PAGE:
Table of Contents
Different Levels of Organisation of Life:
All living things possess a certain degree of organisation and exist as individual organisms. Some organisms are unicellular (formed of single-cell only) while the other are multicellular (formed of many cells). In higher multicellular organisms, similar cells combine together to form distinct tissues. The tissues, in turn, combine to form organs. Several organs constitute an organ system which is responsible for a specific function. Most of the plants and animals, we come across, are formed of such organ systems.
Let us consider different levels of organisation one by one.
Organisation at Cellular Level:
There is a large number of plants and animals which are unicellular and hence, structurally, represent a single cell. Inspite of formed of single cell, the unicellular organisms are able to perform various functions of life, such as, nutrition, respiration, reproduction, irritability etc.
Let us consider two examples of the unicellular level of organisation- amoeba and Paramecium.
Amoeba, a single-celled organism, has several specialized organelles in its body. These cell organelles are responsible for the vital functions of life. For instance, locomotion and ingestion (intake of food inside the body) occur by pseudopodia, digestion is carried by the food vacuole, osmoregulation (keeping the water content of the body constant) is brought about by the contractile vacuole and so on. A single cell, present in amoeba, makes it possible for the amoeba to show all the activities of life- locomotion, nutrition, growth, respiration, excretion, irritability and reproduction.
Paramecium, a single-celled organism, moves by means of a small hair-like structure called cilia. It respires through the body surface. It has a permanent food passage. Paramecium takes in food through a mouth like a cell structure called cytopharynx.
Organisation at Tissue Level:
In multicellular organisms, similar cells are organized into groups, called tissues, which perform specialized functions. There are some organisms which have only one kind of tissue and perform all the essential activities of life. These represent the organization at a tissue level. Spirogyra, one of the algae, is an example of such an organization. There is a slight advancement in the direction of tissue formation in Hydra which is a colourless or brownish tube-like body with radial symmetry. The body wall of Hydra is formed of two layers of cells between which is present a thin sheet of a non-cellular jelly-like material, the mesogloea. The outer layer (epidermis) is protective, sensory, muscular, secretory and reproductive in function. It is formed of seven types of cells. The inner layer (gastro-dermis) is digestive, absorptive and muscular in function. It is formed of five types of cells. Hydra represents the start of cell differentiation (tissue formation) and division of labour in the animal kingdom.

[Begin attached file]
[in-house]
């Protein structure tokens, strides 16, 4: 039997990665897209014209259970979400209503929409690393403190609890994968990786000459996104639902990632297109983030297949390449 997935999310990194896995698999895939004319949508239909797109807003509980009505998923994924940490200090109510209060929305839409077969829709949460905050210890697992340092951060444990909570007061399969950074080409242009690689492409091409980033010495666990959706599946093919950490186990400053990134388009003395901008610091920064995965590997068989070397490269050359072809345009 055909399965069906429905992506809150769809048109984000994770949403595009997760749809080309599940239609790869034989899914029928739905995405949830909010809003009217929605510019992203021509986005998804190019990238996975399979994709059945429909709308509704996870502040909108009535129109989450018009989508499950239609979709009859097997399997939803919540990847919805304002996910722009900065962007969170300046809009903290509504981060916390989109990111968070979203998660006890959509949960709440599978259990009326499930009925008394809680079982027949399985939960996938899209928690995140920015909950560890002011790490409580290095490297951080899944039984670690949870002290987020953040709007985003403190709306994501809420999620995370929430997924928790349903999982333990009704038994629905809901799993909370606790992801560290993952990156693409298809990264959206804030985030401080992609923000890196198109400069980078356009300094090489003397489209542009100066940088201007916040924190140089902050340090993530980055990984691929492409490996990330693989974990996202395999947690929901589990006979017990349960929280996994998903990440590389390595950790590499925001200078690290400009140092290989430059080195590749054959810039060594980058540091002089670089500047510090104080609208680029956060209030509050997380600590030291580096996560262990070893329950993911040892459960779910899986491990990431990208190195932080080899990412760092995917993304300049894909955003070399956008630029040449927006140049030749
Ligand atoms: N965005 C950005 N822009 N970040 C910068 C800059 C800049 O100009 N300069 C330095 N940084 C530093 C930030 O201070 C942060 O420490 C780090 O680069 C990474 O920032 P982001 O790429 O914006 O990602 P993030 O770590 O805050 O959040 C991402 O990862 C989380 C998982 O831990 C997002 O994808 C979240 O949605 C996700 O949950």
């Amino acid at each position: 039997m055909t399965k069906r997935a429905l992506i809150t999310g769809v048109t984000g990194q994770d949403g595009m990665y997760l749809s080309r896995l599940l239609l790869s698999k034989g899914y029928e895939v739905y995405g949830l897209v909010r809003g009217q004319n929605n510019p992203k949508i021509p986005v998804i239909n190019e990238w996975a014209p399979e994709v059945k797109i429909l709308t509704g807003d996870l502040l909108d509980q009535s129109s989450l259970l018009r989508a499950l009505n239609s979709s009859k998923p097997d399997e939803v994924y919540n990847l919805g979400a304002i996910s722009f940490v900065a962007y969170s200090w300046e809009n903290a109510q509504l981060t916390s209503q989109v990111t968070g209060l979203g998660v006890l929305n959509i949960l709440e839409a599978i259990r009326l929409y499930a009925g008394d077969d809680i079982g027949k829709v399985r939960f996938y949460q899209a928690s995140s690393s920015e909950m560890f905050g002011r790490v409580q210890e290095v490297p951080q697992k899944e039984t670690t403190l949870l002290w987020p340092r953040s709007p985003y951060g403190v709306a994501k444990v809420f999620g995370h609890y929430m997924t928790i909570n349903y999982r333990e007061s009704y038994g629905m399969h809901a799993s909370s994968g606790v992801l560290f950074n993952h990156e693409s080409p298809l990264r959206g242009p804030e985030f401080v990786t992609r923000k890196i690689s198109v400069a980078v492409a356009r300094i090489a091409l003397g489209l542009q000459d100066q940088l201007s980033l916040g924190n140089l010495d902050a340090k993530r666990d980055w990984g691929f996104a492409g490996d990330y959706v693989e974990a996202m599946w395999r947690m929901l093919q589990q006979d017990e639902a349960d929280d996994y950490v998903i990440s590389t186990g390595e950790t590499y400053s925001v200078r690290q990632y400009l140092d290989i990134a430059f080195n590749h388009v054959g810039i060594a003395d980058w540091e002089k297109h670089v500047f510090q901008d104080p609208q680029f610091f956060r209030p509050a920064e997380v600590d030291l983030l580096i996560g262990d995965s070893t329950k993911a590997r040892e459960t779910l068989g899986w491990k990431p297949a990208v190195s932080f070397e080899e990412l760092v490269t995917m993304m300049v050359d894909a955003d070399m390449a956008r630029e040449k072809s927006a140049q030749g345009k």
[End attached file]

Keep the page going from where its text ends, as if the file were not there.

Organisation at Organ Level:
In higher multicellular organisms, various tissues work together in a co-ordinated way to constitute organs. Each organ is, thus, formed of more than one kind of tissues. In plants, leaf, stem and root are recognized as organs.
The plant leaf is an important organ of the plant. Its main functions are a synthesis of food, transpiration (loss of water into the air) and respiration. A leaf is formed of different types of tissues example- epidermis, mesophyll and vascular. Epidermis at the upper and lower surfaces protect the delicate internal tissues of the leaf. The lower epidermis is also concerned with the interchanges of gases and the transpiration of water because of the presence of stomata (minute pores). The ground tissue of the leaf, the mesophyll, has upper palisade parenchyma and lower spongy parenchyma.
The cells of the palisade parenchyma contain numerous chloroplasts and are mainly concerned with the synthesis of food. The cells of the spongy parenchyma also perform this function to some extent but they are chiefly concerned with the processes of transpiration and respiration. The vascular tissues contain xylem and phloem. The xylem helps in the conduction of water and minerals and the phloem is responsible for the conduction of prepare food.